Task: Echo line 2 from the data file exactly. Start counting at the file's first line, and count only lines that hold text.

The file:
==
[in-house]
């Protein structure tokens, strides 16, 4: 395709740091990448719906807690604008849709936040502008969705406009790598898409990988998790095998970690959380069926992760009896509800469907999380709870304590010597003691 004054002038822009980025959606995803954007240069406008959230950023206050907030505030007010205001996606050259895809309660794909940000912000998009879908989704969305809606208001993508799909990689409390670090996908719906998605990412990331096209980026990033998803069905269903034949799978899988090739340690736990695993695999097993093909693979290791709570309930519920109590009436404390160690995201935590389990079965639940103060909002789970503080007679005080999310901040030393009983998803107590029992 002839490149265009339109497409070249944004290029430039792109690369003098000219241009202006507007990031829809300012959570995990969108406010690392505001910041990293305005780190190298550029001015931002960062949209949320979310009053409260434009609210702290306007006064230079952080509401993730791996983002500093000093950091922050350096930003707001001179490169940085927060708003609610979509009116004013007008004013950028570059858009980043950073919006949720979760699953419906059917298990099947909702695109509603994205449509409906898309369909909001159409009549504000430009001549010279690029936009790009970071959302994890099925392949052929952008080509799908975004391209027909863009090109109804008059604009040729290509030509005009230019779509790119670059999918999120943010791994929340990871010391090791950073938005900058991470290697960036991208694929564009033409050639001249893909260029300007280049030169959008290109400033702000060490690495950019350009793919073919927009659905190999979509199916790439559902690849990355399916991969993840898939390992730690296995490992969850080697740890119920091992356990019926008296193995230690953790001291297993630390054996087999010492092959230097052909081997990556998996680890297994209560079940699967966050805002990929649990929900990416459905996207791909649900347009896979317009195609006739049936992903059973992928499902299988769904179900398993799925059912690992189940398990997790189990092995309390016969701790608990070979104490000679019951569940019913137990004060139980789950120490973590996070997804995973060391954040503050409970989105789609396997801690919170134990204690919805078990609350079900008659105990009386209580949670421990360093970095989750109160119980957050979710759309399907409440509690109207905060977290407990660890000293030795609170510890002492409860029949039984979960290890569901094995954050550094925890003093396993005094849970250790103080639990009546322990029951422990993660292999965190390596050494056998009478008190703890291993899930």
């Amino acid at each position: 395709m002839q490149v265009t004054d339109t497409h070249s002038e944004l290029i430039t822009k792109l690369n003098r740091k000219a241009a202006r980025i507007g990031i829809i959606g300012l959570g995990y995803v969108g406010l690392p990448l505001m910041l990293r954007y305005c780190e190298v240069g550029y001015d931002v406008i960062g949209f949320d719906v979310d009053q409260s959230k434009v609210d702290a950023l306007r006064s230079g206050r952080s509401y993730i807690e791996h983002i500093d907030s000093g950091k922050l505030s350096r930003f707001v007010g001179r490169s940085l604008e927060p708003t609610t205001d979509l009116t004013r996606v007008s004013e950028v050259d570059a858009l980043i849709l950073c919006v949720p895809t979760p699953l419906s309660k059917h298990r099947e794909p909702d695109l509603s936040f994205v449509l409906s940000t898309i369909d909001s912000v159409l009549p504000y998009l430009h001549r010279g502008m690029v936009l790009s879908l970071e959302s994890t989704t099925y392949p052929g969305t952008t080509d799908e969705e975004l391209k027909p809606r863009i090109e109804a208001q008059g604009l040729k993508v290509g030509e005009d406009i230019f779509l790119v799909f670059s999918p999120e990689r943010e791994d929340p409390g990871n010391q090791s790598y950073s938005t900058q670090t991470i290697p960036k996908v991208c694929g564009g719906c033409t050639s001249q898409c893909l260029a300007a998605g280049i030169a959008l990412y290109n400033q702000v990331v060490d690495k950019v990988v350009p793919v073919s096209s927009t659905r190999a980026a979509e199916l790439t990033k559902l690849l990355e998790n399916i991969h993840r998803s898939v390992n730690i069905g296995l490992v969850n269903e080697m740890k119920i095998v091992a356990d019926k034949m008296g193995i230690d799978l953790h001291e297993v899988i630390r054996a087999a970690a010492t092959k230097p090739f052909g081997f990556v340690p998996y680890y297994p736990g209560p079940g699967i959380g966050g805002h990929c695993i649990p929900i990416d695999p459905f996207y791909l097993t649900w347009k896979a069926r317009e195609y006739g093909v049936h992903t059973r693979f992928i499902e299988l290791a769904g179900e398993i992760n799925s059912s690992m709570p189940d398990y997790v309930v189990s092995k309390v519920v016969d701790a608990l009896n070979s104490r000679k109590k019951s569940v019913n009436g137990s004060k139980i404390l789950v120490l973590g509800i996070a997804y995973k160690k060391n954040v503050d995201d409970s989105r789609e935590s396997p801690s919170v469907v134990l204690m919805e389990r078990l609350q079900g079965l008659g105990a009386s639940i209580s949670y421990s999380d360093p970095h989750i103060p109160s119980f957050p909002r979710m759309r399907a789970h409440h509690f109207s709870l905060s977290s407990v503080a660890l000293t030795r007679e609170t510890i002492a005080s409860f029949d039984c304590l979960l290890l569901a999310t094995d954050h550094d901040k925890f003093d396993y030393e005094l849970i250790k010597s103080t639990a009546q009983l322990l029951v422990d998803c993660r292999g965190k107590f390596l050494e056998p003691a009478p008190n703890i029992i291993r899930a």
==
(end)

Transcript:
């Protein structure tokens, strides 16, 4: 395709740091990448719906807690604008849709936040502008969705406009790598898409990988998790095998970690959380069926992760009896509800469907999380709870304590010597003691 004054002038822009980025959606995803954007240069406008959230950023206050907030505030007010205001996606050259895809309660794909940000912000998009879908989704969305809606208001993508799909990689409390670090996908719906998605990412990331096209980026990033998803069905269903034949799978899988090739340690736990695993695999097993093909693979290791709570309930519920109590009436404390160690995201935590389990079965639940103060909002789970503080007679005080999310901040030393009983998803107590029992 002839490149265009339109497409070249944004290029430039792109690369003098000219241009202006507007990031829809300012959570995990969108406010690392505001910041990293305005780190190298550029001015931002960062949209949320979310009053409260434009609210702290306007006064230079952080509401993730791996983002500093000093950091922050350096930003707001001179490169940085927060708003609610979509009116004013007008004013950028570059858009980043950073919006949720979760699953419906059917298990099947909702695109509603994205449509409906898309369909909001159409009549504000430009001549010279690029936009790009970071959302994890099925392949052929952008080509799908975004391209027909863009090109109804008059604009040729290509030509005009230019779509790119670059999918999120943010791994929340990871010391090791950073938005900058991470290697960036991208694929564009033409050639001249893909260029300007280049030169959008290109400033702000060490690495950019350009793919073919927009659905190999979509199916790439559902690849990355399916991969993840898939390992730690296995490992969850080697740890119920091992356990019926008296193995230690953790001291297993630390054996087999010492092959230097052909081997990556998996680890297994209560079940699967966050805002990929649990929900990416459905996207791909649900347009896979317009195609006739049936992903059973992928499902299988769904179900398993799925059912690992189940398990997790189990092995309390016969701790608990070979104490000679019951569940019913137990004060139980789950120490973590996070997804995973060391954040503050409970989105789609396997801690919170134990204690919805078990609350079900008659105990009386209580949670421990360093970095989750109160119980957050979710759309399907409440509690109207905060977290407990660890000293030795609170510890002492409860029949039984979960290890569901094995954050550094925890003093396993005094849970250790103080639990009546322990029951422990993660292999965190390596050494056998009478008190703890291993899930």